Monday, May 20, 2013


season information

By Ruth Ross

I don't know enough about music to write a review, but I want to tell you about an extraordinary musical experience I had on Sunday at the Church of the Immaculate Conception in Montclair.

Schola Cantorum on Hudson (full disclosure: a college friend is a member of the ensemble) presented a program entitled Spirit Earth that featured melodies infused with Native American rhythms and lyrics (and even animal and insect sounds of the prairie) taken from writings by such notables as Chief Seattle, Sitting Bull, the Sioux Najinyanupi and poet Arthur O'Shaughnessy, among others.

Schola on HudsonIn a series of pieces that make the term Mother Earth more than an advertising slogan, the concert focused on humankind's interaction with and dependence upon the Earth. The first section extolled the Earth as Sacred with a four-part cantata by Jackson Berkey. Accompanied by a Native American flute played by Darius Kaufmann, the Schola Cantorum choir captured "the spacious eternity that is nature" (as written in the program notes) and gave the listeners the feeling of being caught in a prairie fire. The text even admonished us for our pollution, "I have seen [Mother Earth] stricken with a curse/Of fools, who build their lodges up so high/They lose their mother, and the father sky/Is hidden in the darkness that they build."

The second section, "The Earth Is Tired," was exceptionally stirring, although the only thing sung was syllables and sounds. The Choir repeated the phrase "Kasar mie la Gaji (The Earth Is Tired)" to various rhythms and handclaps; listening to them was an experience more felt than understood. And the New Jersey Youth Chorus imitated monkey chatter as Balinese warriors charged onto the battlefield; these unintelligible sounds (tjak! tjak!) dramatically represented the sounds of Earth under extreme stress. It was very moving.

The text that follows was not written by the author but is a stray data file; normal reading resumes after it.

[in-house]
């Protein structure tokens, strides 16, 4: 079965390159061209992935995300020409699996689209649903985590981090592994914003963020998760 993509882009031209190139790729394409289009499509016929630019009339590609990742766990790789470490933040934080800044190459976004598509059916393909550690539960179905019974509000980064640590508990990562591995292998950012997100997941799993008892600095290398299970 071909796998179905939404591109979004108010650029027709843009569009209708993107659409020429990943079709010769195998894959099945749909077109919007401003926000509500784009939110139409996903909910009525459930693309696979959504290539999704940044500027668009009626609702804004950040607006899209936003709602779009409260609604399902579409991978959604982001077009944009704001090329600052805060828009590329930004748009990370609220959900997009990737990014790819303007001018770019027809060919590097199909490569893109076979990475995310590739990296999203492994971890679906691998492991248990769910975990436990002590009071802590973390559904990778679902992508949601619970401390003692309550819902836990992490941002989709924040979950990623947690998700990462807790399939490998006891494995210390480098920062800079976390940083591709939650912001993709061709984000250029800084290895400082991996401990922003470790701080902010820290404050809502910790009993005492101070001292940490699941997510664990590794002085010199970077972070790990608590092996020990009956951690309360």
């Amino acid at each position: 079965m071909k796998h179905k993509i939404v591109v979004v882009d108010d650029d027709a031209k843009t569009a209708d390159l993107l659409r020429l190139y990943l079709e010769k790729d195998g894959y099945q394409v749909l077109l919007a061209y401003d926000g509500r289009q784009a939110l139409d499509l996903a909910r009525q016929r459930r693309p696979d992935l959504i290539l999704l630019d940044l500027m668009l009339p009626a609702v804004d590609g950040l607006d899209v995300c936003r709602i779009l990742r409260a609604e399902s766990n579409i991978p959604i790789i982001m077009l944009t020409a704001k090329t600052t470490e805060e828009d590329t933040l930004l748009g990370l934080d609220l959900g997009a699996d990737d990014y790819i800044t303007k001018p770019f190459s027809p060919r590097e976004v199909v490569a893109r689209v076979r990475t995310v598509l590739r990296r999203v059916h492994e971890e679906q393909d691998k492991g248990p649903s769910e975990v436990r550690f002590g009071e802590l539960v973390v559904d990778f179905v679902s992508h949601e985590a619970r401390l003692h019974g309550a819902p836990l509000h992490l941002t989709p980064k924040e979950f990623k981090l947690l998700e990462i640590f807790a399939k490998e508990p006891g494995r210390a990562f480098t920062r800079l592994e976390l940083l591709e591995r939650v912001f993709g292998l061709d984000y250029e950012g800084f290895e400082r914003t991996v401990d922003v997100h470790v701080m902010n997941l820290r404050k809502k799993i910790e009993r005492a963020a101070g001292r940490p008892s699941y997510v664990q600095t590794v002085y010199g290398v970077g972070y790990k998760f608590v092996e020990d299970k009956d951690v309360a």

Part II connected the Earth to Humanity with a prayer, "Give Us This Day," with music composed by Ward Swingle (of the Swingle Family Singers popular in the 1960s and still giving concerts) and words by Tony Vincent Isaacs. The images of the Earth's beauty were especially inspiring and magnificent ("Budding clouds of crimson blush" and "Dragonfly, neon's treasure,/Strafes the pool in summer's hush" were just two that really touched me), and the refrain repeated four times reminded us to "cherish the earth before it dies." What a way to inspire us to conservation and environmentalism!

A group of young singers called the Schola Phoenix Singers joined the larger adult choir to offer a Sioux Prayer that illustrated the strong connection felt by our Native American brothers and sisters with Mother Earth, Father Sky and the Spirits of the North, South, East and West, and a selection from Sunrise Mass composed by Ola Gjello.

The two pieces that especially affected me were "We Are..." by Yasaye M. Barnwell (who sang as a member of Sweet Honey in the Rock group). The profound message of this song—"We are One"—was reinforced in the final selection, "We Are the Music Makers," from an ode by Arthur O'Shaughnessy. The soaring melody and harmonies praised the healing power of music and its eternal gifts to humankind.

The adult's, teenagers' and youngsters' voices that filled the church (which has wonderful acoustics) Sunday evening lifted up everyone in the audience. As I looked around, I saw faces young and old, beaming as they took it all in. It was a remarkable experience. I plan to attend more Schola Cantorum concerts the next time they sing in Montclair. Look for notices on the blog so you can be sure to experience the wonder at the power of music and the human voice as I did.